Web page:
"He should have stayed at home ... he belonged to the skyscraper and express elevator, the ice cream ... and milk at lunch."
-- Graham Greene's description of Pyle, the fictional CIA agent murdered in Saigon during the early 1950s, in his book "The Quiet American"
President Bush is likely to discuss Iraq at least briefly in his Inaugural speech today. Consider this column a balancing report.
U.S. forces, and those of the interim Iraqi regime, are struggling to maintain enough civil order to bring off the Jan. 30 election that will begin to transfer power to a legitimized Iraqi government.
No government, elected or otherwise, can function effectively if political and economic life is disrupted by bombings, assassinations and terrorist attacks. There are perhaps 20,000 insurgents on the ground in Iraq. A majority are dead-end Sunni loyalists of Saddam Hussein. But a significant minority are al-Qaida-related terrorists whose ranks are replenished daily by border crossers from Syria and Iran. The two groups collaborate only informally. Neither will be eliminated easily.
I was one of many who predicted before the intervention that winning a short-term military victory would be easy, but that establishing a stable peace would be next to impossible.
The present situation is one that Bush and his national security team should have foreseen. Bush the Elder and his advisers assessed the situation in Iraq after Gulf War I. They acknowledged that Saddam Hussein, if he remained in power, could cause later trouble. But they opted to contain Iraq, rather than to invade and occupy the country, because they knew the latter course could bog us down for years.
The Iraq intervention increasingly is compared with our intervention in Vietnam, where American and Asian lives and billions of dollars were squandered in a conflict that never involved U.S. vital interests. Iraq, however, has strategic importance that Vietnam did not. And if Saddam, as believed, had or was developing weapons of mass destruction, his removal was important to us. Both the Clinton and present Bush administrations believed he had the weapons and wanted him gone.
After 9/11, Bush saw Saddam as a larger threat -- potentially sponsoring and supplying deadly weapons to terrorist groups.
But Bush moved quickly to war when non-military efforts might still have done the job. Saddam mistakenly thought France, Russia and Germany -- with whom he had big financial and other ties -- could forestall action against him. Bush's mistake was to intervene before weapons inspectors could finish their work and diplomacy might have persuaded Saddam to accept U.N. resolutions or to abdicate. We will never know if Saddam would finally have recognized the reality of his situation. But it would have been worth spending another six months to find out.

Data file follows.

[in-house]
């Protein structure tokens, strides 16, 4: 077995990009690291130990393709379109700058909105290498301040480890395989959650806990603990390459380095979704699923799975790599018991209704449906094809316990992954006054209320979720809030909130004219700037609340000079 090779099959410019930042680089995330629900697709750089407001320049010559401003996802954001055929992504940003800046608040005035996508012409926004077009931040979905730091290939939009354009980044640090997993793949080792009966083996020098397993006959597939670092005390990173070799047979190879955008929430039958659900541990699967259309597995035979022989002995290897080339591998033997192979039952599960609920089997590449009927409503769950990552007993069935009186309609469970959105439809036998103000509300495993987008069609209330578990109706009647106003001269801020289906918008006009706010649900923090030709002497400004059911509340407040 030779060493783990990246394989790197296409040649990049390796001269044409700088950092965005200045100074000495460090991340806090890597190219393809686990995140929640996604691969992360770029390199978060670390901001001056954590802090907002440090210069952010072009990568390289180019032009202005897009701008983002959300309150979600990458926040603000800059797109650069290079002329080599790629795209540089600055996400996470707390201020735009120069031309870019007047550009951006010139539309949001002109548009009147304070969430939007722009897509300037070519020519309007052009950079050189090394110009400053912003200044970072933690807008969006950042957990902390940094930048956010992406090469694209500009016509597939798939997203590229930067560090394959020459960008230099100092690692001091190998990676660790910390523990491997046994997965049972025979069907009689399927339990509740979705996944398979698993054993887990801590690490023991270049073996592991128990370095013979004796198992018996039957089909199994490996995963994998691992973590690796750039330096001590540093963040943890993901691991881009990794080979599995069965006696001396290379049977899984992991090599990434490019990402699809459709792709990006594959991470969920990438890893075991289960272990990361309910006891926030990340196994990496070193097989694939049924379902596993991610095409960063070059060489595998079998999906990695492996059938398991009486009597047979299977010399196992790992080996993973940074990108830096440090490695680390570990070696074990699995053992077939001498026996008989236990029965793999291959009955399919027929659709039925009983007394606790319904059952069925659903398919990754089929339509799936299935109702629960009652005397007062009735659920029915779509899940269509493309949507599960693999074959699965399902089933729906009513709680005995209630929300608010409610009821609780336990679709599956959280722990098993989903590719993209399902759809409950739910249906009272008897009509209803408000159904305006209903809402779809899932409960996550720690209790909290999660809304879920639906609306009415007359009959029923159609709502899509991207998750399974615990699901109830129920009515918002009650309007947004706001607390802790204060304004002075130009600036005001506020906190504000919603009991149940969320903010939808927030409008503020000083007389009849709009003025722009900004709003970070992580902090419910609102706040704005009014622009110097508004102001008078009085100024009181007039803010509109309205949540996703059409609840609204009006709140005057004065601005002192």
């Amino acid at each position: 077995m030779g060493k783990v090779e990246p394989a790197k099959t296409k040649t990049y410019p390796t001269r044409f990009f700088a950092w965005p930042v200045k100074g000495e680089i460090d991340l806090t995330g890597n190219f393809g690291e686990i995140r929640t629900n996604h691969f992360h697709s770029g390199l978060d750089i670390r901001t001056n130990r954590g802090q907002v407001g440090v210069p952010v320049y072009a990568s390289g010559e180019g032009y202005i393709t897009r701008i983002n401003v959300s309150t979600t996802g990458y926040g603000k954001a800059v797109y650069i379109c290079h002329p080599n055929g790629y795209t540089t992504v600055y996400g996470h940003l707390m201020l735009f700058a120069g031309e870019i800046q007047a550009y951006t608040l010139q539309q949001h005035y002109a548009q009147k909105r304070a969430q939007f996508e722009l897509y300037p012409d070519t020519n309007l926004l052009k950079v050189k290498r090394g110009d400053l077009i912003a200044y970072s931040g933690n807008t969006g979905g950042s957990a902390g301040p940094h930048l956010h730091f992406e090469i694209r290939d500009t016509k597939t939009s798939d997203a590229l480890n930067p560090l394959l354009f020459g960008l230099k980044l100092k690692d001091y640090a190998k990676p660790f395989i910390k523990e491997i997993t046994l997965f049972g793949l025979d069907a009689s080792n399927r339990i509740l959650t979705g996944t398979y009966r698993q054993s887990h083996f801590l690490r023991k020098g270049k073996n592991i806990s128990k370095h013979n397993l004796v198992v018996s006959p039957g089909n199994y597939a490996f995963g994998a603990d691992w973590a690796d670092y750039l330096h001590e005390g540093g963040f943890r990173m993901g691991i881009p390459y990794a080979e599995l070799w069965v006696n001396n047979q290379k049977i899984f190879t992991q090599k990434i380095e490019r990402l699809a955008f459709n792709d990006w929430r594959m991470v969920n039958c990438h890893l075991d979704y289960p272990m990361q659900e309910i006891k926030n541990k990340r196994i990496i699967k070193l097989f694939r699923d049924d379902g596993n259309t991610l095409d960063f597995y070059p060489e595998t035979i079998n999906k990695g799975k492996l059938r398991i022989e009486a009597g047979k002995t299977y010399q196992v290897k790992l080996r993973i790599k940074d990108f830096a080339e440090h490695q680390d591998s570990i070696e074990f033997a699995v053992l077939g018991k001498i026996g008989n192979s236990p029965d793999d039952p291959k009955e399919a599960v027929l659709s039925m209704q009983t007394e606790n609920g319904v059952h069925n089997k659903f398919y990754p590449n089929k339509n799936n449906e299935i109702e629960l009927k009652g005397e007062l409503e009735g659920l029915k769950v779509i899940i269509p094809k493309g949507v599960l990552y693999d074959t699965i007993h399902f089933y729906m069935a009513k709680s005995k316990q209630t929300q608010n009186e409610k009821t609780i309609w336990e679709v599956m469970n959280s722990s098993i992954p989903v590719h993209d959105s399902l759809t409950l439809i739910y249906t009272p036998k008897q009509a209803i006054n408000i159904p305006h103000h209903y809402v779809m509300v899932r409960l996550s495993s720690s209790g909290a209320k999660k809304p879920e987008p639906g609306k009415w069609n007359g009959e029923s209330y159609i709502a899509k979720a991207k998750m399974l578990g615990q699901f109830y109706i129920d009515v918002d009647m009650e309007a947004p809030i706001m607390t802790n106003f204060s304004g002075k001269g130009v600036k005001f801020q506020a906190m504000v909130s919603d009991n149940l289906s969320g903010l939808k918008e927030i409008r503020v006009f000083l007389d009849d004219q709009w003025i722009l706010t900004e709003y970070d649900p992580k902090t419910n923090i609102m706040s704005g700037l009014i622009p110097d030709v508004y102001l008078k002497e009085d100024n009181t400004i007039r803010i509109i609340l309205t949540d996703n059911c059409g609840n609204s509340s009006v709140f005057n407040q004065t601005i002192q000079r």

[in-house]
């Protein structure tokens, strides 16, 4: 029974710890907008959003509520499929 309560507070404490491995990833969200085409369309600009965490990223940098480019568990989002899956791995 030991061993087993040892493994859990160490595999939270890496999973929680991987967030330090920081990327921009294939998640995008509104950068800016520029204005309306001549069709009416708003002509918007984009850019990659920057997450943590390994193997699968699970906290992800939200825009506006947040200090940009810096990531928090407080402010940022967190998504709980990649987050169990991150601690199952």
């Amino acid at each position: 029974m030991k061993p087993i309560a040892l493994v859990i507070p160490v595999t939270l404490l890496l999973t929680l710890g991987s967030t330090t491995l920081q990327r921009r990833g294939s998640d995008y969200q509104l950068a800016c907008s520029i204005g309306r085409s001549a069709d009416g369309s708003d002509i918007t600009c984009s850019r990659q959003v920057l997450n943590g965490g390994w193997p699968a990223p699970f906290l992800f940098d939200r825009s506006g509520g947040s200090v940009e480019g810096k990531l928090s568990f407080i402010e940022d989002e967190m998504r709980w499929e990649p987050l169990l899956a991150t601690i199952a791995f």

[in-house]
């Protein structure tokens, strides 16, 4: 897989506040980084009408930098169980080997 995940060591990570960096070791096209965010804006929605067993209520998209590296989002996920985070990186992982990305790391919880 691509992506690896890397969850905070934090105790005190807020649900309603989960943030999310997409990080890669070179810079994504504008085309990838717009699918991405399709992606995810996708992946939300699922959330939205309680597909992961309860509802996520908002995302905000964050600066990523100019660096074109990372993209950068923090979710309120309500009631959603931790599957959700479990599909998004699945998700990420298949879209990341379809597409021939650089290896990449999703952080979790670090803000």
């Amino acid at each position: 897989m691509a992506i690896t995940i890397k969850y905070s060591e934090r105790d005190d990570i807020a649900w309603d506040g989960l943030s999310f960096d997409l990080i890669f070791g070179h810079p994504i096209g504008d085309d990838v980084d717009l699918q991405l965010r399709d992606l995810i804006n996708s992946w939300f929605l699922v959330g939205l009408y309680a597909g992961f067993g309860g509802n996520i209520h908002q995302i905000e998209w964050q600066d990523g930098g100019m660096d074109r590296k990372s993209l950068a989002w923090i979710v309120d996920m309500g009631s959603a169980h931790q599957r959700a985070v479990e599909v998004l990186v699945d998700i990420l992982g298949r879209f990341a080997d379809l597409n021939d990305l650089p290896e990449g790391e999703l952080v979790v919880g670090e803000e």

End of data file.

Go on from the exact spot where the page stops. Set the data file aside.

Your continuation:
Now we have taken open-ended responsibility for trying to build a stable democracy in a country historically torn by ethnic, religious, tribal and national rivalries. Shiites seem certain to dominate national elections and an eventual government. Anticipating that outcome, Sunni insurgents already are killing Shiite leaders who, in turn, have factional disputes of their own.
Other major countries will not join us in Iraq unless guaranteed some later economic or financial plunder. Our troops cannot come home while Iraq is unstable. Federal red ink will continue to flow so long as we carry this responsibility. The Iraq war and aftermath almost certainly will be a central issue in next year's U.S. congressional elections.
In the end, we may have no option but to leave Iraq while a Shiite-dominated regime finishes off insurgents in pockets where they remain. That regime might not resemble the one we hoped to see.
What the Vietnam and Iraq interventions do have in common is this: Both were undertaken without realistic forethought about the time, money and lives we might have to expend on what might be an ultimately unmanageable enterprise in a place we did not understand. Bush is only one of many U.S. presidents who have acted accordingly over the past century.
If you, as I, see fiction as truth and much history as distortion, this is a time to reread British author and intelligence.
Ted Van Dyk has been involved in national policy and politics since 1960.
© 2005 Seattle Post-Intelligencer